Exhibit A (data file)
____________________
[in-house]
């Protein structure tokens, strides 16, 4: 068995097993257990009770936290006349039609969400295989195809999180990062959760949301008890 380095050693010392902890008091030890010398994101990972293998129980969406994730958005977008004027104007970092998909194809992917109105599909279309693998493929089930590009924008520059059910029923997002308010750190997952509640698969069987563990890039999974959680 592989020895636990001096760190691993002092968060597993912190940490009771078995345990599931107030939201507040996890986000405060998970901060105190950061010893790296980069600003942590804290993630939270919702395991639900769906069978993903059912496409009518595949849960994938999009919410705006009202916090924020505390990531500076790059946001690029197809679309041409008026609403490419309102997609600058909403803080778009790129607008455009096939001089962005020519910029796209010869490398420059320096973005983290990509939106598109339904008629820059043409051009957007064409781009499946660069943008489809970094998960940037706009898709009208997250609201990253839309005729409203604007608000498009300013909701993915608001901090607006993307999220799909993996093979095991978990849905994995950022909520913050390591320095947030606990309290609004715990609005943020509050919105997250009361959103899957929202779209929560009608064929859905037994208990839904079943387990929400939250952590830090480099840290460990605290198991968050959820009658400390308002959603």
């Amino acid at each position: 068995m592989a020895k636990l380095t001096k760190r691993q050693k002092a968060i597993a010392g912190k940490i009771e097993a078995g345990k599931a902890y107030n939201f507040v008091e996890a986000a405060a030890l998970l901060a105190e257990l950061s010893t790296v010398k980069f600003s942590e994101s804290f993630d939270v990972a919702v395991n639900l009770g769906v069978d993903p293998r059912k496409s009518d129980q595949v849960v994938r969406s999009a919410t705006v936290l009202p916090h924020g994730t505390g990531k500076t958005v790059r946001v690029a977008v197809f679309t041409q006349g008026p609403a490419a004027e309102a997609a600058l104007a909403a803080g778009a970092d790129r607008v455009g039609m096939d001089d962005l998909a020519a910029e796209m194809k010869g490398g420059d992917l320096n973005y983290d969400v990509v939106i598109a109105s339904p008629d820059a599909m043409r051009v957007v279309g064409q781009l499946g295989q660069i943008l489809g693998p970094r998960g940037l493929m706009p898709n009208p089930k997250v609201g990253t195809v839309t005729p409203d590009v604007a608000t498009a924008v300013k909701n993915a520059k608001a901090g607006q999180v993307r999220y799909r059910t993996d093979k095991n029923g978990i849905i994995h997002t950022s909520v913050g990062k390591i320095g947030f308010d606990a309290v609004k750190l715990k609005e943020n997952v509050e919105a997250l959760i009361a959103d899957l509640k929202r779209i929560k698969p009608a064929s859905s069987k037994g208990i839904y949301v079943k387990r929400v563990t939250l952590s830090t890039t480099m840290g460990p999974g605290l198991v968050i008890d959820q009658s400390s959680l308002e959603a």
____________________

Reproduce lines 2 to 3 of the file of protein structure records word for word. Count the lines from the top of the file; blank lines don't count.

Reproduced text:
């Protein structure tokens, strides 16, 4: 068995097993257990009770936290006349039609969400295989195809999180990062959760949301008890 380095050693010392902890008091030890010398994101990972293998129980969406994730958005977008004027104007970092998909194809992917109105599909279309693998493929089930590009924008520059059910029923997002308010750190997952509640698969069987563990890039999974959680 592989020895636990001096760190691993002092968060597993912190940490009771078995345990599931107030939201507040996890986000405060998970901060105190950061010893790296980069600003942590804290993630939270919702395991639900769906069978993903059912496409009518595949849960994938999009919410705006009202916090924020505390990531500076790059946001690029197809679309041409008026609403490419309102997609600058909403803080778009790129607008455009096939001089962005020519910029796209010869490398420059320096973005983290990509939106598109339904008629820059043409051009957007064409781009499946660069943008489809970094998960940037706009898709009208997250609201990253839309005729409203604007608000498009300013909701993915608001901090607006993307999220799909993996093979095991978990849905994995950022909520913050390591320095947030606990309290609004715990609005943020509050919105997250009361959103899957929202779209929560009608064929859905037994208990839904079943387990929400939250952590830090480099840290460990605290198991968050959820009658400390308002959603």
């Amino acid at each position: 068995m592989a020895k636990l380095t001096k760190r691993q050693k002092a968060i597993a010392g912190k940490i009771e097993a078995g345990k599931a902890y107030n939201f507040v008091e996890a986000a405060a030890l998970l901060a105190e257990l950061s010893t790296v010398k980069f600003s942590e994101s804290f993630d939270v990972a919702v395991n639900l009770g769906v069978d993903p293998r059912k496409s009518d129980q595949v849960v994938r969406s999009a919410t705006v936290l009202p916090h924020g994730t505390g990531k500076t958005v790059r946001v690029a977008v197809f679309t041409q006349g008026p609403a490419a004027e309102a997609a600058l104007a909403a803080g778009a970092d790129r607008v455009g039609m096939d001089d962005l998909a020519a910029e796209m194809k010869g490398g420059d992917l320096n973005y983290d969400v990509v939106i598109a109105s339904p008629d820059a599909m043409r051009v957007v279309g064409q781009l499946g295989q660069i943008l489809g693998p970094r998960g940037l493929m706009p898709n009208p089930k997250v609201g990253t195809v839309t005729p409203d590009v604007a608000t498009a924008v300013k909701n993915a520059k608001a901090g607006q999180v993307r999220y799909r059910t993996d093979k095991n029923g978990i849905i994995h997002t950022s909520v913050g990062k390591i320095g947030f308010d606990a309290v609004k750190l715990k609005e943020n997952v509050e919105a997250l959760i009361a959103d899957l509640k929202r779209i929560k698969p009608a064929s859905s069987k037994g208990i839904y949301v079943k387990r929400v563990t939250l952590s830090t890039t480099m840290g460990p999974g605290l198991v968050i008890d959820q009658s400390s959680l308002e959603a």